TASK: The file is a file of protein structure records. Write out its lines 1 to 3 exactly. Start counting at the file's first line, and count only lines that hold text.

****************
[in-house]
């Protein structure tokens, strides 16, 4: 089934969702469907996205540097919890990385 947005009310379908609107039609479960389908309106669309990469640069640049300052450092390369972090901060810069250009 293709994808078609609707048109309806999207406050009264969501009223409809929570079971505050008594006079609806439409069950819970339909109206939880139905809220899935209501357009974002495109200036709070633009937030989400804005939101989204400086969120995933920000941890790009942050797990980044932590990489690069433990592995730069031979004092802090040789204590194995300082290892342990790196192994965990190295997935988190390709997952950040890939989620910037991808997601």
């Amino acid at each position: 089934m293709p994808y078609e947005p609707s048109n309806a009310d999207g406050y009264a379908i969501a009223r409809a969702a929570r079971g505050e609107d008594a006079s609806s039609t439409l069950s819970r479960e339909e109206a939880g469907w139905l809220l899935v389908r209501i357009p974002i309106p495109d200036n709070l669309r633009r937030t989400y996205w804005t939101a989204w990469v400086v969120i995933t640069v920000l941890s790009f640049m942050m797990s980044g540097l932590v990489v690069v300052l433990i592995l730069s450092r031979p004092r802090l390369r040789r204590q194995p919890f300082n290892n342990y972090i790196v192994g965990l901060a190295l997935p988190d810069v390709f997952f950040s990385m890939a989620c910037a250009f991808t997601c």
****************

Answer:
[in-house]
């Protein structure tokens, strides 16, 4: 089934969702469907996205540097919890990385 947005009310379908609107039609479960389908309106669309990469640069640049300052450092390369972090901060810069250009 293709994808078609609707048109309806999207406050009264969501009223409809929570079971505050008594006079609806439409069950819970339909109206939880139905809220899935209501357009974002495109200036709070633009937030989400804005939101989204400086969120995933920000941890790009942050797990980044932590990489690069433990592995730069031979004092802090040789204590194995300082290892342990790196192994965990190295997935988190390709997952950040890939989620910037991808997601």
């Amino acid at each position: 089934m293709p994808y078609e947005p609707s048109n309806a009310d999207g406050y009264a379908i969501a009223r409809a969702a929570r079971g505050e609107d008594a006079s609806s039609t439409l069950s819970r479960e339909e109206a939880g469907w139905l809220l899935v389908r209501i357009p974002i309106p495109d200036n709070l669309r633009r937030t989400y996205w804005t939101a989204w990469v400086v969120i995933t640069v920000l941890s790009f640049m942050m797990s980044g540097l932590v990489v690069v300052l433990i592995l730069s450092r031979p004092r802090l390369r040789r204590q194995p919890f300082n290892n342990y972090i790196v192994g965990l901060a190295l997935p988190d810069v390709f997952f950040s990385m890939a989620c910037a250009f991808t997601c």